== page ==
How long would you be willing to spend on your motorcycle without touching the ground purely for entertainment purposes? Personally, I don’t think I’d last very long, but it’s still a fun thing to try and challenge yourself with right? Or not—it might also make you hate yourself. That’s the reality French rider, reviewer, adventurer, and YouTuber Laurent Cochet faced when he decided to spend 96 hours on his Versys without putting his feet on the ground.
The two-part series follows Cochet on his "off the ground" adventure across France. He leaves Paris and sets out for the French Alps with the intention of not setting foot on the ground fo a total of 96 hours. This means fueling the bike without being able to put a foot on the ground to kick the side stand out, no stepping off to eat, no walking around to stretch, and balancing through traffic—thank god for lane filtering. His only time “off the saddle” is to sleep on picnic tables—still technically not stepping on the ground. His weapon of choice for this (silly) adventure: a shiny new and fully loaded Kawasaki Versys 1000.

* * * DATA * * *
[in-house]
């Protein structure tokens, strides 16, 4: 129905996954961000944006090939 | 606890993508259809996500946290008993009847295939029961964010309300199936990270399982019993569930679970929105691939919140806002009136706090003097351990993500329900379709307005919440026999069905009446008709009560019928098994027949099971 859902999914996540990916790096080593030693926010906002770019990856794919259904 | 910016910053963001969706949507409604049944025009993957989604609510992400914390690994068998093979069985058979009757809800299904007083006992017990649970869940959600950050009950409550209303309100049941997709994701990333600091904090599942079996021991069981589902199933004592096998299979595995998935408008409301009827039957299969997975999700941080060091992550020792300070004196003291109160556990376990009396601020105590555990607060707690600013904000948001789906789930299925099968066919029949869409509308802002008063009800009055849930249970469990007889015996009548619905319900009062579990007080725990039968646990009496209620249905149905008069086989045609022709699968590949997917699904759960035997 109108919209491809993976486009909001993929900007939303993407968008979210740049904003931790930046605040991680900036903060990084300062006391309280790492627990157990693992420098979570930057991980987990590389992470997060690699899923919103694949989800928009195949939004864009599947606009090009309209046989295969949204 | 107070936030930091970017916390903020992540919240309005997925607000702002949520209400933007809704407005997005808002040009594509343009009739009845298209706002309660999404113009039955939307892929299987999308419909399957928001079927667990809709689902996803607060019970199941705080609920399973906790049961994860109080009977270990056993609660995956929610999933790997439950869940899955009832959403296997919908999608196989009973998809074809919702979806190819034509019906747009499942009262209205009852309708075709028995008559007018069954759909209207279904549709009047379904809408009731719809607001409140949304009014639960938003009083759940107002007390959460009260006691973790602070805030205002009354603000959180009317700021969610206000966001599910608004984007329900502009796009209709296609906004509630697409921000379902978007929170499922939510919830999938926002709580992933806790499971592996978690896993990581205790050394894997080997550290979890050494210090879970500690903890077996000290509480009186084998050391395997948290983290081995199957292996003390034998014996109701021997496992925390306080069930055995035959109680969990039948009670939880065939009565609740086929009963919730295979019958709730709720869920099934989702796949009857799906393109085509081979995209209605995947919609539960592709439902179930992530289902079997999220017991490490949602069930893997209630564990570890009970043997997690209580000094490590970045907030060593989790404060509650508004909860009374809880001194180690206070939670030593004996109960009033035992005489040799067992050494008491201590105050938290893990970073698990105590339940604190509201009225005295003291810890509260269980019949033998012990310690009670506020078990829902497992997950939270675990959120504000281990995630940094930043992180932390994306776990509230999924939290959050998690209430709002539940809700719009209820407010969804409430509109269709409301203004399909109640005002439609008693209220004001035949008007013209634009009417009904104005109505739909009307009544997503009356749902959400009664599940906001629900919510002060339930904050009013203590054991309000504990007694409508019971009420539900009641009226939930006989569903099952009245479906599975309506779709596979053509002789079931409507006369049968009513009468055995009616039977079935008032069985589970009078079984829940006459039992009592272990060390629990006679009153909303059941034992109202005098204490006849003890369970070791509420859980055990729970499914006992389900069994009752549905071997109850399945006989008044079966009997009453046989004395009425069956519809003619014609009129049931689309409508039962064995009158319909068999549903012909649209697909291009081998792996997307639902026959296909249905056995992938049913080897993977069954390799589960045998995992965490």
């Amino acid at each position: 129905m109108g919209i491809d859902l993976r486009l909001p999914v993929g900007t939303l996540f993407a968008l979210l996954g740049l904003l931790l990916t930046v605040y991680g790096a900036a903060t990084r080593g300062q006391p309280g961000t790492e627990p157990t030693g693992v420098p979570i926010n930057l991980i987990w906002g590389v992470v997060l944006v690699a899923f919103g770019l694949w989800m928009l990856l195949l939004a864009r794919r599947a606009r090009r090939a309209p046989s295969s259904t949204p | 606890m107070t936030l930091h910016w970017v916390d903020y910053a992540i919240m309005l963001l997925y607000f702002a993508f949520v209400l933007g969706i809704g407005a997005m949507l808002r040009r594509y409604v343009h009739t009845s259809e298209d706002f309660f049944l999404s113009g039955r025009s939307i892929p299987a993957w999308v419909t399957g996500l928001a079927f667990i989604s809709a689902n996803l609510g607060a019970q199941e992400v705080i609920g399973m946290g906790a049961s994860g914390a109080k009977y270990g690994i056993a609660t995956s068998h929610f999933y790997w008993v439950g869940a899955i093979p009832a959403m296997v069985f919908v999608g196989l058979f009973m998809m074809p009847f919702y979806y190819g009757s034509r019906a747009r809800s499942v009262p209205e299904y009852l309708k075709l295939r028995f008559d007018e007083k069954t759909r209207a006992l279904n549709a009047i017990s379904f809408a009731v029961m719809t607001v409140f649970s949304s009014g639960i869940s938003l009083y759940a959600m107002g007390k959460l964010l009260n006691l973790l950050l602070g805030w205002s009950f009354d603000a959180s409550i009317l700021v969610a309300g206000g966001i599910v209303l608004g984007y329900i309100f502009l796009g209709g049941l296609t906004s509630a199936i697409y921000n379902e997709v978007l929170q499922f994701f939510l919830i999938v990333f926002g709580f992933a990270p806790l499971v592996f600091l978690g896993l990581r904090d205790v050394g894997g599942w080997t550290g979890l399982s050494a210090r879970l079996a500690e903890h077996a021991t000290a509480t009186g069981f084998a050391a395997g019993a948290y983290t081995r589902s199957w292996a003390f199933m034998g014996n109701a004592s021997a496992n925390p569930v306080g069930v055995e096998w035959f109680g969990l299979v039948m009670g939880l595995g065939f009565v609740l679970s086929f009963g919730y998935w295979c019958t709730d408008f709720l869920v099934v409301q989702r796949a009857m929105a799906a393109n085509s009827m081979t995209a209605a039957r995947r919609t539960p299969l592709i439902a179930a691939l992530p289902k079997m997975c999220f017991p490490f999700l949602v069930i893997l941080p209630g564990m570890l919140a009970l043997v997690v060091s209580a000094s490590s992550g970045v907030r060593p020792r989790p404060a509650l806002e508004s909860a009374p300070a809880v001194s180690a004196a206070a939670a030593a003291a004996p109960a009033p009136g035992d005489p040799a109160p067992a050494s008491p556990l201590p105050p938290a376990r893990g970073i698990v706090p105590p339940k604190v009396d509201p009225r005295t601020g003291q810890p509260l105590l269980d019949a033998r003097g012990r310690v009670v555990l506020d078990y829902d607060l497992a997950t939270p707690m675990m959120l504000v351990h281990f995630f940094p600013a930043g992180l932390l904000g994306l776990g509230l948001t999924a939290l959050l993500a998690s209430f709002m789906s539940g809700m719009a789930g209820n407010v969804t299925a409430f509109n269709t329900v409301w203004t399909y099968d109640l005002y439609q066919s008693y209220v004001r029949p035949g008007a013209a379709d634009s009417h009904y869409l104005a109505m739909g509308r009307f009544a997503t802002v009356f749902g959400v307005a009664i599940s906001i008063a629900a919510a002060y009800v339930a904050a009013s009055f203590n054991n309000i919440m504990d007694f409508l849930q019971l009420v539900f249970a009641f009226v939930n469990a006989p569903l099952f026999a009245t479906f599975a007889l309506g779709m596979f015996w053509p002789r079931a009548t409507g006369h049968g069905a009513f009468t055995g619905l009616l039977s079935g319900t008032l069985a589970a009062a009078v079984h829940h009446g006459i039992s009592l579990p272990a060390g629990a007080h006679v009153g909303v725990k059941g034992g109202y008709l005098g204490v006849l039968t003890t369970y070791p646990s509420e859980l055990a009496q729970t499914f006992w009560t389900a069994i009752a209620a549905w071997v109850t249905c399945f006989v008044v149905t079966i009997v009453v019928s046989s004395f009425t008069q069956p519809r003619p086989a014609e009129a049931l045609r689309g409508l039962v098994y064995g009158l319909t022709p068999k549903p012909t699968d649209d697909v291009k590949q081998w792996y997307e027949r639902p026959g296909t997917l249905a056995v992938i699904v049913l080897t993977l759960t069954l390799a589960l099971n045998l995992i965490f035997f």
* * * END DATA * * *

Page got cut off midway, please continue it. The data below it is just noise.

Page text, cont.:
His inspiration for the challenge is the famous Iron Butt Rally, a 1,000-mile journey across the United States that must be completed in 24 hours. He pokes fun at Americans who have to take that long to travel the distance—something he successfully pulls off with a few hours of sleep. Don’t worry, he also makes ample fun of himself over his dumb idea.
Aside from all the Uncle Sam and Moon Landing references, it’s fascinating to see what he comes up with to compensate for the fact that his feet can’t touch the ground. There’s a lot of balancing the bike with his hands using a wall or a gas pump or a toll booth. The journey’s first 800 miles or so are described in his video as “highway, toll booth, highway, toll booth, highway, toll booth…”. Sounds familiar? But, the monotony of this first leg is well worth what follows: two full days or so of riding around the Alps.
The coolest bit of this entire road trip is how people following his progress on social media offer to help by hosting him and bringing him food. Not all people are bad after all. The first video ends with Cochet pulling up to his second picnic table lodging of the trip after riding on small and dark mountain roads at night. I am impatiently awaiting the second part to see whether he pulls it off and whether he answers the question we're probably all asking ourselves: how the heck does he… relieve himself?